St. Augustine, said to be the oldest city in the States, is a quaint, historic gem located on the northeast coast of Florida. Trapped in 17th-century America, St. Augustine transports visitors to another era with its Spanish colonial architecture, hidden courtyards, horse-drawn carriages, brick-lined streets, and European vibe. Be sure to head to St. Augustine Beach or Crescent Beach for a taste of the sandy coastline; get in touch with nature at the Anastasia State Park and, don’t miss the town’s centuries-old Spanish fortress, Castillo de San Marcos.

Memorial Presbyterian Church, St Augustine | © Ebyabe/Wikicommons

Nags Head, North Carolina

Nags Head, an area of North Carolina’s Outer Banks, is the state’s most prized beach, recognizable by the iconic Bodie Lighthouse. This summer destination was North Carolina‘s first tourist colony, established in the 1830s, and is rich in history. Snorkel famous shipwrecks, hang glide over the famous Jockey’s Ridge sand dunes or swim in the calm waters. For a true Nags Head experience, rent a waterside cottage and indulge in seaside eats like soft shell crab and oysters.

Bodie Lighthouse, North Carolina | © squishyray/Flickr

Gulf Shores, Alabama

Gulf Shores has been Alabama‘s hidden treasure for many years. Known for its soft, white-sand beaches and clear waters, this coastal town is a quieter alternative to other overcrowded beaches along the Gulf of Mexico. Here, get a taste of just-off-the-boat seafood, beachside relaxation, and the sunshine in a peaceful setting. There’s also plenty of water sports, golfing, deep-sea fishing, and zip lining to keep you busy, though, taking in the scenery should keep you busy enough.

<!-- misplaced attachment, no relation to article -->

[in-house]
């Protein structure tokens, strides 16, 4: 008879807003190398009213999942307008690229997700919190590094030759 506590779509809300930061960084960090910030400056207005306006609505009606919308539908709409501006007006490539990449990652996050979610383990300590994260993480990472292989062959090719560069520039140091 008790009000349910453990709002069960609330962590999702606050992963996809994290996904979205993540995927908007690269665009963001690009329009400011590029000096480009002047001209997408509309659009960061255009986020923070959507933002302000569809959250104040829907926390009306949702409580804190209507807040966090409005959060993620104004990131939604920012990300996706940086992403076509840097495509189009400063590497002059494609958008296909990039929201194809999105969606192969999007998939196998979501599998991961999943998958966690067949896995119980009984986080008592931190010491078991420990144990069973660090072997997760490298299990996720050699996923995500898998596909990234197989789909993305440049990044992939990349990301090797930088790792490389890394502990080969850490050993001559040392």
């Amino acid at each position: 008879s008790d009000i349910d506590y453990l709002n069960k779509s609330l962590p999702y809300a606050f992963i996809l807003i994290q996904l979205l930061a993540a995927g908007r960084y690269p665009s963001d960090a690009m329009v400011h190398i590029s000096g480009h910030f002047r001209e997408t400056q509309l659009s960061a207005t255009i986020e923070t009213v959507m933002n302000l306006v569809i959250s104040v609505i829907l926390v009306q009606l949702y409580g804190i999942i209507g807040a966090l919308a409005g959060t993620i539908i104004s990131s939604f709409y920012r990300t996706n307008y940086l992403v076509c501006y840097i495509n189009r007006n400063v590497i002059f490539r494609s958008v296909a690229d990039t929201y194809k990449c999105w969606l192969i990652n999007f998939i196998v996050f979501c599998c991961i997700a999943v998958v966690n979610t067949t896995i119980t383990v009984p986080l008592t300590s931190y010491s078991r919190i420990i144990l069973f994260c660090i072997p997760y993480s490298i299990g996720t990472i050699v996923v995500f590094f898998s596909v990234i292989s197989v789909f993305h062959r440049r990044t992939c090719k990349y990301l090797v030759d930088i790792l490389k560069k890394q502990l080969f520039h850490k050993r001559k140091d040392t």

Gulf Shores Alabama Beach | © John Tuggle/Flickr

Newport, Rhode Island

Newport, an upscale beach town on Aquidneck Island in Rhode Island, is known for its cobblestone streets, 19th-century mansions, and yacht-filled harbor. This beachside town screams old-school charm with its brick-lined sidewalks, chic boutiques, and art galleries set along the scenic waterfront. Take part in its many hosted events, like the America’s Cup, Newport Folk Festival, and the Newport Jazz Festival. Discover the beautiful beaches and rocky cliffs, learn about this seaside town’s rich history at Fort Adams, or, take a drive down Bellevue Avenue for a trip to the ‘Gilded Age.’